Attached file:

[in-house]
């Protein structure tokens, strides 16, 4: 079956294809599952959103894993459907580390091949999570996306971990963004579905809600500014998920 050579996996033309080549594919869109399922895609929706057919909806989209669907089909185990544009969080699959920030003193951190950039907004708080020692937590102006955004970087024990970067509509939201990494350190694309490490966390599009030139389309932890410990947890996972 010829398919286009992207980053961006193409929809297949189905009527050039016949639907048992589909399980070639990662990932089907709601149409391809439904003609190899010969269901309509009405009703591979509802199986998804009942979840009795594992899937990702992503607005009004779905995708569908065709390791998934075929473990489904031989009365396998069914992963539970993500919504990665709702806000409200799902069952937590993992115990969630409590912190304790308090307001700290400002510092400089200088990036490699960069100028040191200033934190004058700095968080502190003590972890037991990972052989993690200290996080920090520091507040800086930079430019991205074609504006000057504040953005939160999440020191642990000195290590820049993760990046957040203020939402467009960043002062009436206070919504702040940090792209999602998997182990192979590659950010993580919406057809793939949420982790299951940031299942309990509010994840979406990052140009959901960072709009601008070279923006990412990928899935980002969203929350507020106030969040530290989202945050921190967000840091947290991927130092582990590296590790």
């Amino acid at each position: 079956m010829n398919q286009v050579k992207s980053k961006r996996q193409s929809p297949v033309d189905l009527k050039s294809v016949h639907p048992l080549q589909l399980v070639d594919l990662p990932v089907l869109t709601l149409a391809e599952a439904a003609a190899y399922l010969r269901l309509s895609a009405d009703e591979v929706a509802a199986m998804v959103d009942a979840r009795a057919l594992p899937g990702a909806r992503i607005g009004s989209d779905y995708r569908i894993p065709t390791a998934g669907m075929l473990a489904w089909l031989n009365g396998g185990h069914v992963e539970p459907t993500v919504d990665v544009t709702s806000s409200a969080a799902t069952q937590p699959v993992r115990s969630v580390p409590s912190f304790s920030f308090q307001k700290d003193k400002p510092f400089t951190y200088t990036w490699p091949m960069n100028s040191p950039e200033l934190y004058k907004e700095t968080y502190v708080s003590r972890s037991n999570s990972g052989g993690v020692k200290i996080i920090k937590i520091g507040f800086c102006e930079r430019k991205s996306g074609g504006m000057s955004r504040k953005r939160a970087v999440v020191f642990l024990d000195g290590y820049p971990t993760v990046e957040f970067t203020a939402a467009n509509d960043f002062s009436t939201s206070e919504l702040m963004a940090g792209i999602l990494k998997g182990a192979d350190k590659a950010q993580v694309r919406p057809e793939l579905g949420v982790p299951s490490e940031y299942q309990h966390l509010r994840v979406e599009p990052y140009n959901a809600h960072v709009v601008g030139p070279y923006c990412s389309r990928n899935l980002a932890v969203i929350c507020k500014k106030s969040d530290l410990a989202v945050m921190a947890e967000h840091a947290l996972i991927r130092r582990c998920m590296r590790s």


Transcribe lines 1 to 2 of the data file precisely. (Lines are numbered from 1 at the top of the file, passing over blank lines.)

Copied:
[in-house]
């Protein structure tokens, strides 16, 4: 079956294809599952959103894993459907580390091949999570996306971990963004579905809600500014998920 050579996996033309080549594919869109399922895609929706057919909806989209669907089909185990544009969080699959920030003193951190950039907004708080020692937590102006955004970087024990970067509509939201990494350190694309490490966390599009030139389309932890410990947890996972 010829398919286009992207980053961006193409929809297949189905009527050039016949639907048992589909399980070639990662990932089907709601149409391809439904003609190899010969269901309509009405009703591979509802199986998804009942979840009795594992899937990702992503607005009004779905995708569908065709390791998934075929473990489904031989009365396998069914992963539970993500919504990665709702806000409200799902069952937590993992115990969630409590912190304790308090307001700290400002510092400089200088990036490699960069100028040191200033934190004058700095968080502190003590972890037991990972052989993690200290996080920090520091507040800086930079430019991205074609504006000057504040953005939160999440020191642990000195290590820049993760990046957040203020939402467009960043002062009436206070919504702040940090792209999602998997182990192979590659950010993580919406057809793939949420982790299951940031299942309990509010994840979406990052140009959901960072709009601008070279923006990412990928899935980002969203929350507020106030969040530290989202945050921190967000840091947290991927130092582990590296590790």